Representatives from the Castlegar Chamber of Commerce and Visitor Centre made a presentation to city council last week about how things went over the last year.
Chamber of Commerce
The Castlegar Chamber of Commerce grew by 40 members last year.
“We are very proud of our achievements,” said Chamber of Commerce executive director Tammy Verigin-Burk. “This last year we were in the top-five finalists for the province for the B.C. Chamber of the Year awards.” She noted that there were 114 chambers competing including Vancouver, Kelowna and Victoria.
“I believe some of the work we have been doing is getting noticed,” added Verigin-Burk.
She also lists the Chamber’s manufacturing study, workshops, the launch of the economic development program, downtown empty storefronts tour and business walk as accomplishments.
“I believe our achievements have shown that there is a direct correlation between how hard we are working to the renewed faith that people have in the Chamber of Commerce,” said Verigin-Burk.
Verigin-Burk estimates that 65 to 70 per cent of Castlegar’s businesses are chamber members and she is pleased to see the level of support and camaraderie business owners have with each other.
The West Kootenay Trade Show was sold out last year and this year’s show is looking to be sold out as well even though the space has been expanded. The interior space is already sold out and demand for outside space is increasing.
The Chamber of Commerce building is a very busy hub, housing not just the chamber and visitor centre, but the economic development office and Community Futures as well.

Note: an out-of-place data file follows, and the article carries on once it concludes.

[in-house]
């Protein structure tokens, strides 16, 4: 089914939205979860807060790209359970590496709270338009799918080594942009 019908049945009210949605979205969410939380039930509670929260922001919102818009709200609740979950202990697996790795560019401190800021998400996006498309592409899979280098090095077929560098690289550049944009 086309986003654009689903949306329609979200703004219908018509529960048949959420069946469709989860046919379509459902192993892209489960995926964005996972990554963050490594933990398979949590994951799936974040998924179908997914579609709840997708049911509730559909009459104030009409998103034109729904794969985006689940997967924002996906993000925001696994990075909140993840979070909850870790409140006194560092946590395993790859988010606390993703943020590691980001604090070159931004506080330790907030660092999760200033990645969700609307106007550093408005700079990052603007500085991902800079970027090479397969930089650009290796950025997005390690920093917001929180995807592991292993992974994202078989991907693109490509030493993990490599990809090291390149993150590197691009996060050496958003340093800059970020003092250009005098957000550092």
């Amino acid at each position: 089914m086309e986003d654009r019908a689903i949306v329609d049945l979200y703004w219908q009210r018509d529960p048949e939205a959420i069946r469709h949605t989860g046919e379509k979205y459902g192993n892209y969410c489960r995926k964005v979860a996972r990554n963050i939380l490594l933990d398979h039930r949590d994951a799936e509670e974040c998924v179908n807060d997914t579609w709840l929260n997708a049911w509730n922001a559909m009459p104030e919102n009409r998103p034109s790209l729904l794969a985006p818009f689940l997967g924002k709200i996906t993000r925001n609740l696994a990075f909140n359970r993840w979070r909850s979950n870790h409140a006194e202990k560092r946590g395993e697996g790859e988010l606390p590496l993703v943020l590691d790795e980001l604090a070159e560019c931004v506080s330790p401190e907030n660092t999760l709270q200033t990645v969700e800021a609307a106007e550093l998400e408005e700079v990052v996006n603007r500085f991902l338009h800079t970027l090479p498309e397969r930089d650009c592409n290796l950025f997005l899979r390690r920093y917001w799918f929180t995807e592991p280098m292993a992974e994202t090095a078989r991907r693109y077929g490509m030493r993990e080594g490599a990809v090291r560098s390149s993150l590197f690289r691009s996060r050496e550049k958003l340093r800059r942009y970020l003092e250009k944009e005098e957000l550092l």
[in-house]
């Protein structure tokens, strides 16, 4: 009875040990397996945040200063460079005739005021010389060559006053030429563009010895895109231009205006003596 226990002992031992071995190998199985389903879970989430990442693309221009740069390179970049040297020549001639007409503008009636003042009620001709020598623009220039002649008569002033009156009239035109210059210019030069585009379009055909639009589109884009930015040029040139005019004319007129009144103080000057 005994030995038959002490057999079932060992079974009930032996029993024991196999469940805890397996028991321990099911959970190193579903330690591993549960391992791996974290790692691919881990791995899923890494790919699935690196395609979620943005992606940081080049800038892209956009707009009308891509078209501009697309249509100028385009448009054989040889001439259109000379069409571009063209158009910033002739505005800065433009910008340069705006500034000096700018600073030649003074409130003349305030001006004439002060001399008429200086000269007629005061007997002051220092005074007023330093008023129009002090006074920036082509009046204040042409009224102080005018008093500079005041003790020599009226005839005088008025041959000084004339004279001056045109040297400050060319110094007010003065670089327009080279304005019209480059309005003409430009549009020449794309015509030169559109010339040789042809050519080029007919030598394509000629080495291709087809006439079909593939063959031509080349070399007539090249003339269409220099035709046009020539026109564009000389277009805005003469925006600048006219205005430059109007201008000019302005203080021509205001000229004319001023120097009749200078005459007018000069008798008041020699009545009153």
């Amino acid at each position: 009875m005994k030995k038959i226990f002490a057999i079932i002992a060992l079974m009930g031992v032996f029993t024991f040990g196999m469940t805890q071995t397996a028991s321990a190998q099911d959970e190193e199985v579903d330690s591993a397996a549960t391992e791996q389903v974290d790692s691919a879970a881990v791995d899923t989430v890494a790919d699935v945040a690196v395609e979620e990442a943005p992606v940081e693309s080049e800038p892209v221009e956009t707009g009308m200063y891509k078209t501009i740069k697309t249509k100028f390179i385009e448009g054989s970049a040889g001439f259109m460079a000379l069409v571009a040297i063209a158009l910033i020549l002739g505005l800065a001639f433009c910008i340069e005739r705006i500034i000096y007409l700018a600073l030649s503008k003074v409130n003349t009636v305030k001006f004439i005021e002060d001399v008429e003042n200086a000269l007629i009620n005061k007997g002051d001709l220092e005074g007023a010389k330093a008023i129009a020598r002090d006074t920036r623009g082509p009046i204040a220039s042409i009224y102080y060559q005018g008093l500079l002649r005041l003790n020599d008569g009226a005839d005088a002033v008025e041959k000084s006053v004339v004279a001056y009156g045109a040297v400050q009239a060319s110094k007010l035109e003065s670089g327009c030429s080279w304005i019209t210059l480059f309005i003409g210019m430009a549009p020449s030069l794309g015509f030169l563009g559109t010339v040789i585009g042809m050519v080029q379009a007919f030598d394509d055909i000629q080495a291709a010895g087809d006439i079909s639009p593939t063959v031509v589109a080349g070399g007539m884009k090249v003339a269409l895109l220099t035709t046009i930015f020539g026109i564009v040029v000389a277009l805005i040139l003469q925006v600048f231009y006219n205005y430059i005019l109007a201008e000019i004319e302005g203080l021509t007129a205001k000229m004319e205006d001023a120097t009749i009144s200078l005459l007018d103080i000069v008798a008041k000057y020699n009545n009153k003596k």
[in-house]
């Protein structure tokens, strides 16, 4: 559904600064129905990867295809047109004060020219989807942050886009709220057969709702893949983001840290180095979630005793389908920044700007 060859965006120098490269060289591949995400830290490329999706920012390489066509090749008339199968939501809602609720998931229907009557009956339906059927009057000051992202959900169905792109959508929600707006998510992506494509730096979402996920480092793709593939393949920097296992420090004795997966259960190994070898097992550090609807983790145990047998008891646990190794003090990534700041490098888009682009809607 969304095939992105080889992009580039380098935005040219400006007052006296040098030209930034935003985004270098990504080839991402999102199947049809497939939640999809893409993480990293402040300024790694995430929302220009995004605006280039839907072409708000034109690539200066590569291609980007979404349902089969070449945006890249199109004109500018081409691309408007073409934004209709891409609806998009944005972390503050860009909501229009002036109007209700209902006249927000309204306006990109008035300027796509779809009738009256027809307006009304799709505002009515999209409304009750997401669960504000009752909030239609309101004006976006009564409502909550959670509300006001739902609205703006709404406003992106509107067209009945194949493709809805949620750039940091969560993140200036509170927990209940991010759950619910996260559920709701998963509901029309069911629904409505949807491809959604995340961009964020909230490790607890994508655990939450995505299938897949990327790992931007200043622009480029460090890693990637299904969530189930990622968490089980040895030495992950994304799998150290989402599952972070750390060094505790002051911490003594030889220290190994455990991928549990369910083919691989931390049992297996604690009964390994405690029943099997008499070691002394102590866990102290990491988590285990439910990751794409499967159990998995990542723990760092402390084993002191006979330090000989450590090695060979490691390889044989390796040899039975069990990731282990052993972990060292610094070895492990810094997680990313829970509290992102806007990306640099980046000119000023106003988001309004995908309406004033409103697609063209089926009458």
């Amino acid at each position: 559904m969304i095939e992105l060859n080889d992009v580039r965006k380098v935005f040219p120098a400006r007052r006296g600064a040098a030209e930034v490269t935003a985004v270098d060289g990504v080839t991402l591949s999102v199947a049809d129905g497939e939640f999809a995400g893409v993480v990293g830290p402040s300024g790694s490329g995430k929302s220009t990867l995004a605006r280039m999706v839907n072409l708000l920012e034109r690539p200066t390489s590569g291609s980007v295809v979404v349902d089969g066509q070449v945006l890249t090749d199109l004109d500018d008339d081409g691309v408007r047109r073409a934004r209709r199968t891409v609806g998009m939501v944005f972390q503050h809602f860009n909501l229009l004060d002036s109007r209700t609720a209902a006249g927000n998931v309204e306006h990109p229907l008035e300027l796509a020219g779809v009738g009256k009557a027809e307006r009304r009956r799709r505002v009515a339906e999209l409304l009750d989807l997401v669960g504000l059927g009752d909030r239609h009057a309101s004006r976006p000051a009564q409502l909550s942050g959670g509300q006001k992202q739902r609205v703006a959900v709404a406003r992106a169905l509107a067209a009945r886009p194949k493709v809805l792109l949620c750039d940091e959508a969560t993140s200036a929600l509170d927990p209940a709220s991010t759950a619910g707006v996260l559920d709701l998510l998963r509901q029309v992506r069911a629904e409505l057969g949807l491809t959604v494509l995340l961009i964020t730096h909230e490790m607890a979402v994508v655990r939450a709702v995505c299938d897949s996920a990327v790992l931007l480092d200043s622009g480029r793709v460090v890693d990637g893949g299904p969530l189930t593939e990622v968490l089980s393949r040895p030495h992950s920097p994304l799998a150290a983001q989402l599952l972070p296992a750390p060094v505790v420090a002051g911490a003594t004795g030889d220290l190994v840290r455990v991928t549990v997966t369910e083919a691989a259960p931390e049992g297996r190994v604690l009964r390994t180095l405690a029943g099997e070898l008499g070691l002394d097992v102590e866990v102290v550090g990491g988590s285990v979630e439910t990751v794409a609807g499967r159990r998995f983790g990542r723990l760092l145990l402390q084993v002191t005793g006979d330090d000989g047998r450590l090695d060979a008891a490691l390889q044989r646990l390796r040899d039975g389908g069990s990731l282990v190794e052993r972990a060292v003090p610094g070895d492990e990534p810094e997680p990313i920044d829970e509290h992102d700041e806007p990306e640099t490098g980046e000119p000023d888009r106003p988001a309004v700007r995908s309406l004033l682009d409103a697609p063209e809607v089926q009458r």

Plans are still being developed for a new building and the chamber hopes to break ground in 2019.
“You have a fantastic board that works really hard,” said Castlegar city councillor Dan Rye at the council meeting. It is amazing the change at the chamber in the last few years, I attribute it to yourselves [Tammy Verigin-Burk and Anna Kaytor], the staff and the board that is behind you — keep up the good work.”
In spite of a decrease in numbers in July and August at the Visitor Centre due to wildfires and smoke, total numbers for the year were up by almost 400 visitors, with 14,459 people checking out the centre.
Verigin-Burk explained that those numbers only reflect people that actually came in the doors of the centre, they don’t reflect other members of the same party who may have remained in their vehicles, explored the grounds or used the sani-dump.
The number of inquiries from people looking to invest or relocate to Castlegar also was up with 961 queries.
Visitors from around the world stopped in Castlegar including more than 2200 from the United States, 735 from Asia and Australia and 1099 from Europe.
The centre fielded 2702 inquiries about Sculpturewalk, 1249 about Millennium Park and Ponds, 2329 about Zuckerberg Island, 1866 about the Station Museum and 2001 about the Doukhobour Discovery Centre. These statistics only include in-person inquiries and Verigin-Burk reports there were thousands more done over the phone.
“What has been extremely exciting for us is to see the build-up of how many people are contacting us from the West Kootenays looking to go to the Millennium Ponds and Sculpture Walk,” said Verigin-Burk.
One thing that was new last year was a pop-up tent visitor centre in downtown Castlegar Fridays through Mondays during the summer as staffing allowed. If the Visitor Centre receives funding for enough summer students this year they hope to expand the program.